All Articles Tagged "online news"
(Businessweek) — At 7:48 a.m. on Feb. 7, the morning after AOL (AOL) executives had completed a deal to purchase the Huffington Post for $315 million, the thousands of actors, authors, activists, academics, and comedians who collectively make up the blogging corps of the Huffington Post received an e-mail from the site’s founder. ”Thank you,” Arianna Huffington wrote, “for being such a vital part of the HuffPost family—which has suddenly gotten a whole lot bigger.” Huffington assured the bloggers that although her role is shifting—she will oversee all content at the new, merged venture—their roles aren’t. “Together, our companies will have a combined base of 117 million unique U.S. visitors a month—and 250 million around the world—so your posts will have an even bigger impact on the national and global conversation,” she wrote. “That’s the only real change you’ll notice—more people reading what you wrote.” Conspicuously unmentioned: the subject of pay. Since its launch in 2005, the Huffington Post has relied on unpaid contributors to stock the news-and-aggregation site with myriad opinions on everything from health care to Palin hair. It’s an arrangement unlikely to change soon. “We’re in the business of paying people for original reporting,” says Roy Sekoff, the site’s founding editor. “If people want to express their opinions, they do so on the site for free.”
(Washington Business Journal) — The Washington Post and several other publishers are launching their own news aggregation site that will charge a monthly subscription fee and not rely on advertising. Culpertino, Calif-based Ongo, which received $12 million in financing from The Washington Post (NYSE: WPO), The New York Times (NYSE: NYT) and Gannett Co. Inc.(NYSE: GCI) last fall, has launched an online news service that includes complete coverage from The Washington Post, USA Today and the Associated Press as well as select stories from the New York Times and Financial Times for $6.99 per month. Subscribers can also add stories from other papers, including the Detroit Free Press and Miami Herald for an addition 99 cents a month.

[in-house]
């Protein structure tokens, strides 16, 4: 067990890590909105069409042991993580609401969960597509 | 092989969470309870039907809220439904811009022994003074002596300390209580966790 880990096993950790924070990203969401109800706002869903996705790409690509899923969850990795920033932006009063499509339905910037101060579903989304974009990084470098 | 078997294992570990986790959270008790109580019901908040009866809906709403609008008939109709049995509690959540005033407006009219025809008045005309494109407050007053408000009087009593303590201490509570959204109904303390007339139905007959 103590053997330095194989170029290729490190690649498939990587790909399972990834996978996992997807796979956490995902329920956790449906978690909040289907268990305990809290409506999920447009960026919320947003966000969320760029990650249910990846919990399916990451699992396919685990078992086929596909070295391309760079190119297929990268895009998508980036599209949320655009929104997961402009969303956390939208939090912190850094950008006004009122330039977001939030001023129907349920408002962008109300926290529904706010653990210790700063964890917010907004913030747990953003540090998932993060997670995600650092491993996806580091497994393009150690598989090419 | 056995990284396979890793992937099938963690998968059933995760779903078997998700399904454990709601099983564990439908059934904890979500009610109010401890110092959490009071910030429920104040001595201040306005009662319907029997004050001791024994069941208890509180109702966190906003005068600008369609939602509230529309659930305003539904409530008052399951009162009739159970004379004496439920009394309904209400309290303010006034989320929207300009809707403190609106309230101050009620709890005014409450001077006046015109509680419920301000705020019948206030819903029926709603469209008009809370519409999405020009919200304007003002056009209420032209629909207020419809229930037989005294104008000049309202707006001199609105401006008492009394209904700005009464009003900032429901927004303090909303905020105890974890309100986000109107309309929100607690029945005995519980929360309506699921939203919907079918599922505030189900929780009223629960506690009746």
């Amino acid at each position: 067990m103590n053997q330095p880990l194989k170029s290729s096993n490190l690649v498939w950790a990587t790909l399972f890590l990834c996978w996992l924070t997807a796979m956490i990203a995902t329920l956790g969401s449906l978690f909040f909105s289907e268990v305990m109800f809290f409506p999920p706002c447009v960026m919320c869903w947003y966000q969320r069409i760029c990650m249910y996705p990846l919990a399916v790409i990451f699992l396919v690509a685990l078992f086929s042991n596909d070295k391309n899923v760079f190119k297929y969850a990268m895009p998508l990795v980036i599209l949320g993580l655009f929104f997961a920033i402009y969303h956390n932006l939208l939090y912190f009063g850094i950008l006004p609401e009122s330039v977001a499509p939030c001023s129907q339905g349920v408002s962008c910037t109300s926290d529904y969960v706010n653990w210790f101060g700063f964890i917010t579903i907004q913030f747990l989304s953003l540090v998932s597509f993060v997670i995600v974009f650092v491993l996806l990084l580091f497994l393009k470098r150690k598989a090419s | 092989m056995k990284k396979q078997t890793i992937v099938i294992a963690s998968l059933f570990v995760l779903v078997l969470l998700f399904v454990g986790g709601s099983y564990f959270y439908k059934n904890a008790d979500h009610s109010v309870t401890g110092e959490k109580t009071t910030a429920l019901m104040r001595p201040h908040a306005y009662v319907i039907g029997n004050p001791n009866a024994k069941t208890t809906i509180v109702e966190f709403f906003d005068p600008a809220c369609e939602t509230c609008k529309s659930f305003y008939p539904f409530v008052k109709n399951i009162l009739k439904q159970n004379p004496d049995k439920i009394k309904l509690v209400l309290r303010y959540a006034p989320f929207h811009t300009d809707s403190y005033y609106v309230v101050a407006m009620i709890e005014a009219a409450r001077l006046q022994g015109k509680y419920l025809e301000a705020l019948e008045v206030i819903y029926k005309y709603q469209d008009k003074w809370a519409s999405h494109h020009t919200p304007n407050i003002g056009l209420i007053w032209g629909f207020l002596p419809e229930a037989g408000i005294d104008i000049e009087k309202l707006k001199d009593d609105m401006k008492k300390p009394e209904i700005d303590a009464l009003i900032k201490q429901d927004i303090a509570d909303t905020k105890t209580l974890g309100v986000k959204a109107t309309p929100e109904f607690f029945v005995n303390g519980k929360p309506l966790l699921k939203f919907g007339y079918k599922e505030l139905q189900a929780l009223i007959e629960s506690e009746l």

(New York Times) — City council meetings, high school football games and store openings may seem like small town news, but they are critical to AOL’s revival effort. Over the last year and a half, AOL, the former Internet colossus, has spent tens of millions of dollars to build local news sites across the country through Patch.com. The idea is that the service would fill the gap in coverage left by local newspapers, many of which are operating on a string after declines in advertising revenue.
(Mashable) — The future of social media in journalism will see the death of “social media.” That is, all media as we know it today will become social, and feature a social component to one extent or another. After all, much of the web experience, particularly in the way we consume content, is becoming social and personalized.
(MinOnline) — The digital environment radically changes the way people consume and propagate news, according to a new survey by Gather.com. Of 1450 people surveyed, 49% now consider the Web their primary source of news. But each demographic demonstrates different news sharing habits. Among people aged 45 and older, 68% share news stories they see via email, while 54% of those under 45 use Facebook. Among those 24 and younger, however 90% use either Facebook or Twitter as the way they trade interesting news items with others.